French Influence on the First Scots “Confession” and “Book of Discipline” -- By: W. Stanford Reid
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French Influence on the First Scots “Confession” and “Book of Discipline”
[Much of the material for this article was obtained during researches in Scotland and France over the past few years financed in part by grants from the Canada Council, the Government of the Republic of France and the Institute for Advanced Christian Studies. The author is very grateful for the support of these bodies in his work. A French translation of this article is to appear in Revue Reformée.]
The interrelationship of the various sixteenth-century Reformed Confessions and forms of church government has been a matter of interest to many historians since the time of the Reformation. Were they drawn up independently or did their framers borrow from others, and if so how much? Nowhere do these questions arise more insistently than in connection with the first Scots’ Confession and Book of Discipline, because of the peculiar circumstances under which both documents were prepared.
The year 1560 was a crucial year in the history of the church in Scotland. During it the Protestants won their first major victory, by having parliament abolish Romanism in favor of a Reformed church. This action was to a certain extent made possible because the advocates of reform prepared and submitted to parliament a Reformed confession of faith which was adopted by that body on August 25th. It had been composed in the space of four days on the order of the parliament, which required the reformers to state what they believed, before it would establish a Reformed church.1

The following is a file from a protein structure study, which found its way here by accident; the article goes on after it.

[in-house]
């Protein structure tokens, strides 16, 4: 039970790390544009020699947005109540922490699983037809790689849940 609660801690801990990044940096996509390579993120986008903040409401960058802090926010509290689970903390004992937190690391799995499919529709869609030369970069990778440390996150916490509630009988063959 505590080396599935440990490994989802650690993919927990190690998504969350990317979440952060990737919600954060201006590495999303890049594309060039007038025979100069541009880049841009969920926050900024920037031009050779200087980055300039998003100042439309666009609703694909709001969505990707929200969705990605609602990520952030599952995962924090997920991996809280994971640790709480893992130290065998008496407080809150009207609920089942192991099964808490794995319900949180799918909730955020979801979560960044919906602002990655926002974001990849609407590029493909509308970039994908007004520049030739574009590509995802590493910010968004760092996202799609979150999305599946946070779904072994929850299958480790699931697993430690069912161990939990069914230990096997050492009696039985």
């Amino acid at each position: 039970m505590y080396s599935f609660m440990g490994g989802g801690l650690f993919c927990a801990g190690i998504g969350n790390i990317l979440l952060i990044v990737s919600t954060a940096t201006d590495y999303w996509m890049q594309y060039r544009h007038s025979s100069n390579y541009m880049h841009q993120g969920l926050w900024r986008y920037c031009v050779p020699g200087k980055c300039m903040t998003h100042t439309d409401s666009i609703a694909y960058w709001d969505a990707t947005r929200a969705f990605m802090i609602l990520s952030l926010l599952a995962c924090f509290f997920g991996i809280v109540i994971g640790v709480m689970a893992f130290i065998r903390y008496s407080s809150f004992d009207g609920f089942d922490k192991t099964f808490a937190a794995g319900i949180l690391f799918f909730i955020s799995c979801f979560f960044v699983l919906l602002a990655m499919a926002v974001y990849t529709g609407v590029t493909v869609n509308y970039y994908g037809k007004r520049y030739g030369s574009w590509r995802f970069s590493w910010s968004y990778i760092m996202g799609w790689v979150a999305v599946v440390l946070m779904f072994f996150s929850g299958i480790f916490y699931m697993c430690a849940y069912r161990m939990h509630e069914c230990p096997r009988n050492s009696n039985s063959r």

During the preceding April and May another document had also been drawn up, this time on the instructions of the “Lords of the Congregation,” the leaders of the Protestant forces, who desired a plan for the general reformation of the church and for
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the re-ordering of its organization. This document was not submitted to the parliament of August 1560, probably because of its provisions for the re-distribution of the wealth of the old church. It was presented for the first time to the nobles in January 1561, who, after much discussion, rejected it. The following year it was again brought forward, but once more was turned down. Although the church acted from this time on as though it were the established form of ecclesiastical government and discipline, such was not the case, as it never officially came into effect.2
The authors of both these documents were the same men: John Winram, subprior of St. Andrews, John Spottiswoode, John Willock, John Douglas, rector of St. Andrews, John R...
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